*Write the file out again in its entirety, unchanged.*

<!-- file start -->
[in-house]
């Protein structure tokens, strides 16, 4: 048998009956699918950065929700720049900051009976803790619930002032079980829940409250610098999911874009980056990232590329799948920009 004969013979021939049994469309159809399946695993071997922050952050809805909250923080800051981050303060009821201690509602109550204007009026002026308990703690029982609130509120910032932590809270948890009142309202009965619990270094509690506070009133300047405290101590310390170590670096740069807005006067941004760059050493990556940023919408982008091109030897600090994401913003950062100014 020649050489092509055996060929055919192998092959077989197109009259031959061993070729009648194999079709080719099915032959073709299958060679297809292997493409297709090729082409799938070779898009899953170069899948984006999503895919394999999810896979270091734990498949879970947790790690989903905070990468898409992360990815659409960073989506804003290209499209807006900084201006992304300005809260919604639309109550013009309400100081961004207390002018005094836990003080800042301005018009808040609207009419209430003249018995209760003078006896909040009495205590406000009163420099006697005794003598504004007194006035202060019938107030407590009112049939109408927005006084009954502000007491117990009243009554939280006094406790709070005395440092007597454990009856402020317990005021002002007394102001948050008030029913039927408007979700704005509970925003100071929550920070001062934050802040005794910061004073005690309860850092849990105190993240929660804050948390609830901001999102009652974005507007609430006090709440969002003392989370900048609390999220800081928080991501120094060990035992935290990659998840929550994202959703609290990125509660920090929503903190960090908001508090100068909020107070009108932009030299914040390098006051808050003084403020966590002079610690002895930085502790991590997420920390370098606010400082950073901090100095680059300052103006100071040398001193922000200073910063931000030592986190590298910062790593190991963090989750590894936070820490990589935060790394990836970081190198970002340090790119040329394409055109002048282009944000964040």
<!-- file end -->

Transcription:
[in-house]
């Protein structure tokens, strides 16, 4: 048998009956699918950065929700720049900051009976803790619930002032079980829940409250610098999911874009980056990232590329799948920009 004969013979021939049994469309159809399946695993071997922050952050809805909250923080800051981050303060009821201690509602109550204007009026002026308990703690029982609130509120910032932590809270948890009142309202009965619990270094509690506070009133300047405290101590310390170590670096740069807005006067941004760059050493990556940023919408982008091109030897600090994401913003950062100014 020649050489092509055996060929055919192998092959077989197109009259031959061993070729009648194999079709080719099915032959073709299958060679297809292997493409297709090729082409799938070779898009899953170069899948984006999503895919394999999810896979270091734990498949879970947790790690989903905070990468898409992360990815659409960073989506804003290209499209807006900084201006992304300005809260919604639309109550013009309400100081961004207390002018005094836990003080800042301005018009808040609207009419209430003249018995209760003078006896909040009495205590406000009163420099006697005794003598504004007194006035202060019938107030407590009112049939109408927005006084009954502000007491117990009243009554939280006094406790709070005395440092007597454990009856402020317990005021002002007394102001948050008030029913039927408007979700704005509970925003100071929550920070001062934050802040005794910061004073005690309860850092849990105190993240929660804050948390609830901001999102009652974005507007609430006090709440969002003392989370900048609390999220800081928080991501120094060990035992935290990659998840929550994202959703609290990125509660920090929503903190960090908001508090100068909020107070009108932009030299914040390098006051808050003084403020966590002079610690002895930085502790991590997420920390370098606010400082950073901090100095680059300052103006100071040398001193922000200073910063931000030592986190590298910062790593190991963090989750590894936070820490990589935060790394990836970081190198970002340090790119040329394409055109002048282009944000964040």